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Are Employers Re-Defining Compensation Norms?

Posted on November 26, 2012

Perhaps it is uncertainty surrounding the January 1 fiscal cliff, which has cast a pall over business spending for much of 2012.

HR Practices ReportOr perhaps companies have re-defined compensation norms.

In either case, Massachusetts employers are planning to award virtually the same 2.9 percent to 3 percent average salary increases in 2013 as they did this year, according to the Associated Industries of Massachusetts HR Practices Survey released today.

Overall salary growth has remained in a narrow range of 2.5 to 3 percent for the past three years as employers have faced a balky economic recovery, a recession in Europe and a series of governmental debt crises both here and abroad.

The AIM survey found that a company’s perception of business conditions is a key ingredient of its approach to employee compensation. Ninety-three percent of companies that view business conditions as “excellent” expect to grant pay increases of 3 percent or more, while only 47 percent of companies that believe conditions are “fair” have budgeted the same raises.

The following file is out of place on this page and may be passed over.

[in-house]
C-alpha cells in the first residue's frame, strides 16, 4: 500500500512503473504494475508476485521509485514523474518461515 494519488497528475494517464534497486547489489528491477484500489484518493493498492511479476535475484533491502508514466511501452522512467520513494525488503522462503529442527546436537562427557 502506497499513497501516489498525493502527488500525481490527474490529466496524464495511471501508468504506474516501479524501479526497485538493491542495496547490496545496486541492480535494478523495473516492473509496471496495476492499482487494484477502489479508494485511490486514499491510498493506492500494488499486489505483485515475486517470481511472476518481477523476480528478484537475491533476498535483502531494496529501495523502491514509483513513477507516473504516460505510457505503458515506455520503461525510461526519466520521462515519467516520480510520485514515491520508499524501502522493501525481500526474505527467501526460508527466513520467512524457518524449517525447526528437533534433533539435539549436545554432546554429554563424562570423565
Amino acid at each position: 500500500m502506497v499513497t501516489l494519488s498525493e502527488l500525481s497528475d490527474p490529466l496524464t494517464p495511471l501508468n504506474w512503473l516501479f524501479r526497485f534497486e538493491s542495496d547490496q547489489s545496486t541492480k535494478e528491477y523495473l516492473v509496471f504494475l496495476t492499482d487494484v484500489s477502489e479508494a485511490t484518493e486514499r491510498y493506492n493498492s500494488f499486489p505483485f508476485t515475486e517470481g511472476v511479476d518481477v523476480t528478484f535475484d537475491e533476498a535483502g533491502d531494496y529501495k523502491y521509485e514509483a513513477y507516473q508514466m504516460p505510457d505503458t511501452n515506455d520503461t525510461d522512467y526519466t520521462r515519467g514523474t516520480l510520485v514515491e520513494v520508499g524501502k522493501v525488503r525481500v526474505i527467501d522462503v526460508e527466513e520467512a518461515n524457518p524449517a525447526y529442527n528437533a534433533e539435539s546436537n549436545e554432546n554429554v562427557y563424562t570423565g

Uncertainty surrounding the fiscal cliff – the simultaneous expiration of tax breaks, introduction of tax increases and spending cuts at the end of 2012 if Congress fails to enact long-term deficit reduction – has been pervasive for employers. Nonresidential fixed investment fell 1.3 percent during the third quarter, and more than 40 percent of companies surveyed by Morgan Stanley this summer cited the fiscal cliff as a major reason for spending restraint. Bottom line: The days of six, seven and eight percent salary increases appear to be a distant memory.

Not all the news is grim, however. Employers in Massachusetts and throughout the nation are enjoying at least temporary relief from the spiraling cost of health insurance. Rate increases for health insurance appear to be holding steady in the range of 4 to 6 percent as the weak economy dampens demand for medical services and employers manage costs through plan design.

And employers have only scratched the surface of controlling health costs. A paltry 15 percent of Massachusetts employers plan to implement tiered or limited network health insurance plans, while twenty-eight percent expect to take no steps to control health-care costs.